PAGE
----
Sprint’s new HTC EVO 4G smartphone is being hailed as the new ruler of the Android empire. But has the crown really been passed?
The HTC EVO 4G, unveiled at the CTIA Wireless exhibition this week, sure has a feature-list fit for a king. The phone boasts a 4.3-inch capacitive touchscreen with HDMI output, dual front- and back-facing cameras, and a superspeedy 1GHz Snapdragon processor. Oh yeah — and there’s that whole 4G thing, too.
Hang on, though: Wasn’t the Android throne just overtaken a couple months ago? Google’s Nexus One, after all, was widely seen as stealing the top spot from Motorola’s once-dominant Droid. (That’s speaking primarily from a specs perspective; the sales figures actually paint a different picture.)
So with the HTC EVO 4G almost in the wild, is the Nexus One doomed to become a has-been? Consider these comparisons and decide for yourself.
HTC EVO 4G vs. Nexus One: The Display
It’s hard to miss all the gushing over the HTC EVO 4G’s display, and there’s a reason for the excitement: The phone has one sweet screen, and you don’t have to be an Android fanboy to see that. The EVO 4G’s 4.3-inch display beats the Nexus One’s 3.7-inch offering (which beat practically everything else back when it debuted). Both devices feature the same WVGA resolution: 800-by-480.
HTC EVO 4G vs. Nexus One: The Data Network
Sprint’s biggest selling point with the HTC EVO 4G is all about those final two characters. A 4G data connection, according to Sprint, brings you download speeds as much as 10 times faster than what you’d get on a flimsy old 3G alternative.
But — and this is a big but (you’re welcome, Sir Mix-a-Lot) — you won’t be able to get those tasty 4G connections in much of the country. So far, Sprint’s 4G network is available only in 27 U.S. cities. The carrier has plans to expand to a handful of other major markets later this year, but that still leaves everyone else with that aforementioned flimsy old 3G.
Plus, the EVO 4G will be available only on Sprint — so if you’re in an area where network coverage is spotty, you’ll be out of luck. The Nexus One, on the other hand, will soon be available on all major carriers, giving you greater choice in the data-providing department.
Which phone wins this category, then, truly depends on where you are and how the carriers’ coverage compares for your specific area.
HTC EVO 4G vs. Nexus One: The Hardware
The HTC EVO 4G is powered by the same chip as the Nexus — that snazzy-sounding 1GHz Snapdragon processor — so there’s a virtual tie in that department.
When it comes to cameras, the HTC EVO 4G is victorious: Its back has an 8-megapixel camera and its front features a 1.3-megapixel one. The Nexus One, in comparison, has a single 5-megapixel photo-snapper.
HTC EVO 4G vs. Nexus One: The Body
The HTC EVO 4G is slightly larger than its Google-endorsed cousin (4.8-by-2.6-by-0.5 inches, compared to 4.69-by-2.35-by-0.45 inches). It’s about 1.4 ounces heavier, too.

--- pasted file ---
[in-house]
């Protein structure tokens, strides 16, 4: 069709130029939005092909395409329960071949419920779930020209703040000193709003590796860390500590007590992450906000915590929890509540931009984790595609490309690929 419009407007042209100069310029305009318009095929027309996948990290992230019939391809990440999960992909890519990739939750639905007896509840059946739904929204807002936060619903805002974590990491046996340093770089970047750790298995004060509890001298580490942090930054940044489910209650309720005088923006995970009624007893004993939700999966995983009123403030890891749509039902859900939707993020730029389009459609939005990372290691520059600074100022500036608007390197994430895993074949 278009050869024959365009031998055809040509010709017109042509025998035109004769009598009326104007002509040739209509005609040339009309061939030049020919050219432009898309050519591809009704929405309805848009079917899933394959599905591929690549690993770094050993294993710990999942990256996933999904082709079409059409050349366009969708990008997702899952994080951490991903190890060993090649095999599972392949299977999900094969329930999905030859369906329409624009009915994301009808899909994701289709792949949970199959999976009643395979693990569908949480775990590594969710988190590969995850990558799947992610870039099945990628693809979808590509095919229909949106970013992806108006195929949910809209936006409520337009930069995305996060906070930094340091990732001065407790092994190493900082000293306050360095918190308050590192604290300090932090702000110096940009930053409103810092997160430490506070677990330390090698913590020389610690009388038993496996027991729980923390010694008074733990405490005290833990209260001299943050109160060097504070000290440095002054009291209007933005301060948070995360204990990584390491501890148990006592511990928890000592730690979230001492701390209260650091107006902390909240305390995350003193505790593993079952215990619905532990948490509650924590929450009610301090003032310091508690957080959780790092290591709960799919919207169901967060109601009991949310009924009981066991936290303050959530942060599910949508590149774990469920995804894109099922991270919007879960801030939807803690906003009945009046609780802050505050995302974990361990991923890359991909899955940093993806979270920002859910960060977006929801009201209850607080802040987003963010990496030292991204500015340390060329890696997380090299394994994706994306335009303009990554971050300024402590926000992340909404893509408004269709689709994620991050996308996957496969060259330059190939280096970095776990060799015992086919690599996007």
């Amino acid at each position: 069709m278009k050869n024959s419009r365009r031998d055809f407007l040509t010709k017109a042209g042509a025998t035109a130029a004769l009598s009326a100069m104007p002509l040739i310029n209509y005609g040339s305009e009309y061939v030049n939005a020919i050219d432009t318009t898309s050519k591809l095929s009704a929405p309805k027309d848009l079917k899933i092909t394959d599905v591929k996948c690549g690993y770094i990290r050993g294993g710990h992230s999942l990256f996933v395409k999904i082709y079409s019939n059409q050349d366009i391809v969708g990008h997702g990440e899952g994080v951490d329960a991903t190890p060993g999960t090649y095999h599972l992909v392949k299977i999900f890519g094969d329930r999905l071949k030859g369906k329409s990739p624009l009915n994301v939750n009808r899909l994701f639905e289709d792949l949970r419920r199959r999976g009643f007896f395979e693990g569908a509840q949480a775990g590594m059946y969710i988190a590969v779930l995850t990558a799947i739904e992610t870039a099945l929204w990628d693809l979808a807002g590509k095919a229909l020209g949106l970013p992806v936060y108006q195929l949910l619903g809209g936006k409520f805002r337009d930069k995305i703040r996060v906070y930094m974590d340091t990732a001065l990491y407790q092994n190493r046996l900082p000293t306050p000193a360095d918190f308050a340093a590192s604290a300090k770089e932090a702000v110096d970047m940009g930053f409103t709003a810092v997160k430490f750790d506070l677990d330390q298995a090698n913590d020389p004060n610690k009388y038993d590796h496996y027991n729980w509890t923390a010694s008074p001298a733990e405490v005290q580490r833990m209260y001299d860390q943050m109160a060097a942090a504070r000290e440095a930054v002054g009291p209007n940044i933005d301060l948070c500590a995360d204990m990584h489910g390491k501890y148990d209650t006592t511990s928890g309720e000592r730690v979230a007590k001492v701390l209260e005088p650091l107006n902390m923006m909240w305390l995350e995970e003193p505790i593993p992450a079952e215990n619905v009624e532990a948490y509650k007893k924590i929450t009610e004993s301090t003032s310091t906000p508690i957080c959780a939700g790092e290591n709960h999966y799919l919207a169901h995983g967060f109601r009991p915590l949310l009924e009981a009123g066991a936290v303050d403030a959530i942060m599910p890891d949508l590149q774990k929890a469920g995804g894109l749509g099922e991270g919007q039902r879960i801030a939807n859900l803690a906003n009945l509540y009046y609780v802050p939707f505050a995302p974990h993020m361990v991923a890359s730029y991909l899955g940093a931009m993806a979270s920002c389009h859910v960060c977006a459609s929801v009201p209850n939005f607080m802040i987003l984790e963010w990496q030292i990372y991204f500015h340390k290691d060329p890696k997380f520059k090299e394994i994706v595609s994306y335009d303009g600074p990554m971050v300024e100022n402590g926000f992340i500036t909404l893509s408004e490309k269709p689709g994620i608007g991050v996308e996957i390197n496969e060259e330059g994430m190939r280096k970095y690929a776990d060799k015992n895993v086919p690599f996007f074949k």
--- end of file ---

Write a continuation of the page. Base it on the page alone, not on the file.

A deal-breaker? Unless you’re Thumbelina, probably not.
HTC EVO 4G vs. Nexus One: The OS
Both the HTC EVO 4G and the Nexus One are running Android 2.1, the latest version of Google’s mobile operating system. Despite the matching versions, however, the user experience will be quite different on the two phones.
The reason is that the HTC EVO 4G runs HTC’s Sense user interface, while the Nexus One uses the stock Android interface. The Sense interface gives Android an entirely different look, with specialized home screen widgets and custom navigation tools. As far as which is better, it’s really just a matter of personal preference.
One area where the Nexus One’s setup will have a distinct advantage, though, is in future Android upgrades: Given the fact that the phone is running the stock Android interface, updating it to a new OS version will be a simple and likely delay-free process (the fact that the Nexus One is Google’s baby probably won’t hurt, either). Custom interfaces such as HTC’s Sense tend to take more time to update, as the manufacturer has to rebuild the interface around the revised platform.
HTC EVO 4G vs. Nexus One: The Data Perks
Sprint is billing the HTC EVO 4G as a mobile hotspot, meaning you can connect up to eight Wi-Fi-enabled devices to the phone and use its data connection to get them on the Internet.
It’s not difficult to set up tethering on any Android phone (even if some carriers may discourage it). Still, this built-in multidevice functionality is certainly a perk worth considering.
HTC EVO 4G vs. Nexus One: The Final Judgment
Ultimately, the truth is that there’ll never be an end-all Android phone; it really comes down to what’s right for you. Given the nature of the platform’s open ecosystem, a new contender will always be right around the corner, and hyperbole-loving bloggers will always be chomping at the bit to label it the “killer” of everything else.
That, my friends, is the one thing you can count on.
JR Raphael frequently covers mobile technology for both PCWorld and eSarcasm, his geek-humor getaway. He’s on Facebook: facebook.com/The.JR.Raphael